How to use leftover Christmas spices

12 December 2017 | Schwartz

You’ve baked an army of gingerbread men, drunk yourself giddy on mugs of mulled wine and prepared plenty of mince pies – but you’ve still got tonnes of Christmas spices left to use up. Sound familiar? Seasonal spices are actually incredibly versatile, stealing the show in a wide array of cuisines from all over the world. Cooking with ginger is a staple of Asian dishes, while cinnamon recipes venture far further than the simple Christmas cookie. So give your taste buds a change from traditional holiday recipes and try something new this festive season.

Spinach and ricotta lasagne

Spinach and ricotta lasagne

This vegetarian twist on an Italian classic is sure to become a family favourite at dinnertime. Nutmeg recipes often pair the sweet spice with dairy as it cuts through the fat of the milk – and in this recipe, it works wonderfully with ricotta cheese. When cooking with nutmeg, make sure you don’t use too much; a little bit goes a long way and this dish calls for just a quarter of a teaspoon. As well as nutmeg, add garlic granules and peppery basil to the cheese, which will beautifully coat the spinach, onion and mushroom mixture. Layer with lasagne sheets and creamy white sauce, before finishing with a sprinkling of Parmesan – this will make sure the top turns a lovely golden brown.

Chinese-style beef in a star anise and soy marinade

Chinese-style beef in a star anise

If you’re wondering how to use star anise outside of mulled wine, why not try this delicious Asian-inspired stir fry? This pretty dried fruit (yes, fruit!) is one of the five flavours in the aromatic Chinese Five spice mixture, and perfectly complements rich red meat. For this recipe, marinate slices of steak in a syrupy mixture of soy, sherry, cinnamon and whole star anise. The distinctive aniseed flavour of this star spice balances the saltiness of the soy, and the acidity of the sherry brings it all together. After about an hour, fry the beef in a hot wok – and don’t forget to include the mouth-watering marinade to make your meal extra tender. You can serve this dish a variety of ways: lay it on top of a bed of rice or noodles, and toss in whatever kind of crisp green veg you like.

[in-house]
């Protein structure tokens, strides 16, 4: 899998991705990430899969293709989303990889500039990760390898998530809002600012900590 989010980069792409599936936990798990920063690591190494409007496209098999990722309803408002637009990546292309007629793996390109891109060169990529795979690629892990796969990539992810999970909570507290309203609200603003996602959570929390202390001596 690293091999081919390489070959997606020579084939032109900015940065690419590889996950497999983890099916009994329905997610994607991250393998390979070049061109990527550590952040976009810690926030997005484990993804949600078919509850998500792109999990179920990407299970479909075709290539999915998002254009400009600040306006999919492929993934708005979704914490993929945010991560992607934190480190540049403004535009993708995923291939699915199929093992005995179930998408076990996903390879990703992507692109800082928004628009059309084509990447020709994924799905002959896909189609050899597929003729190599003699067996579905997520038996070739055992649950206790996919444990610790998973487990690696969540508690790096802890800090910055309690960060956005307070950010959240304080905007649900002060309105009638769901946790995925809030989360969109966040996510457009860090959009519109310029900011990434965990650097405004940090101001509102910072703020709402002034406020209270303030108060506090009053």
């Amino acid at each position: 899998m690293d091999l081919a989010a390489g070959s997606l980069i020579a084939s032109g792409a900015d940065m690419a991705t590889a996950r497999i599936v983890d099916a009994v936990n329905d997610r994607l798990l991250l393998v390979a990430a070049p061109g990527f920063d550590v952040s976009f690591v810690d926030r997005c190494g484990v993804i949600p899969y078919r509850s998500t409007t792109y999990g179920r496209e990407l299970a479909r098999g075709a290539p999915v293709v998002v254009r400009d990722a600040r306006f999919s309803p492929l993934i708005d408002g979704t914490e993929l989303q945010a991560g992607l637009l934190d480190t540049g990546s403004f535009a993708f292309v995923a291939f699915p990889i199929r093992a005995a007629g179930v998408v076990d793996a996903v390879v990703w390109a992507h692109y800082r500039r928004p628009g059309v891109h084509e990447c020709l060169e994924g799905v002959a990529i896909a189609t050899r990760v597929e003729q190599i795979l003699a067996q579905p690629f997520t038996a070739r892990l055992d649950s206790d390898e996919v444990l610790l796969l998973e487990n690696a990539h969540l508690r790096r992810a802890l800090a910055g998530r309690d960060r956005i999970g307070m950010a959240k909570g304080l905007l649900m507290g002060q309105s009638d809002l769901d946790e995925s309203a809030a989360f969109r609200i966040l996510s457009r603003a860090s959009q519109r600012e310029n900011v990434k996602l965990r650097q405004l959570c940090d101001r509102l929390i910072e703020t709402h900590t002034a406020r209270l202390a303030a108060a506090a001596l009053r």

Rendang curry paste

Rendang curry paste

The key to any curry is the perfect paste, and making your own results in a far fresher flavour. This Indonesian recipe is packed full of herbs and spices, and lets you use up those ground cloves, too. Cloves are one of the strongest spices around and are bursting with flavour, so you’ll only need a tiny bit to bring your paste to life. Add warming cinnamon, fiery chilli flakes, golden turmeric and earthy coriander to the crushed cloves for a total taste sensation. Throw the fresh ingredients – which include citrusy lemongrass and slightly sour tamarind paste – into the dry mixture, blitz it together and use it as the base of any curry for a spicy Rendang kick.

Kimchi broth bowl with ginger

Kimchi broth bowl with ginger

Looking for something light after heavy festive feasting? Swap gingerbread men for our savoury spiced bowl of goodness, which is the perfect way to warm you up without leaving you stuffed. The robust spice of ginger is thought to be great for your digestive system, and the fiery cayenne chilli pepper is sure to blow away any trace of a winter cold. Add tonnes of veg to this heavenly broth – Napa cabbage and winter radish are great choices for a truly authentic dish. Top it all off with crispy rice and a fried egg for a more filling treat.

Rum and cinnamon glazed pineapple

Rum and cinnamon glazed pineapple

It may be cold outside, but you can bring some sunshine into your kitchen with a tropical fruit pudding. This cinnamon dessert offers a refreshing – and healthier – alternative to the Christmas cookies you may have grown tired of over the festive season. Zesty pineapple is coated with a sweet glaze laced with rum for a Caribbean kick. While we love this dessert freshly made on a throwaway grill in the summer, it’s probably a tad too early to get the barbeque out just yet. Luckily, the flavours are just as scrummy when grilled inside or flash-fried in a pan.



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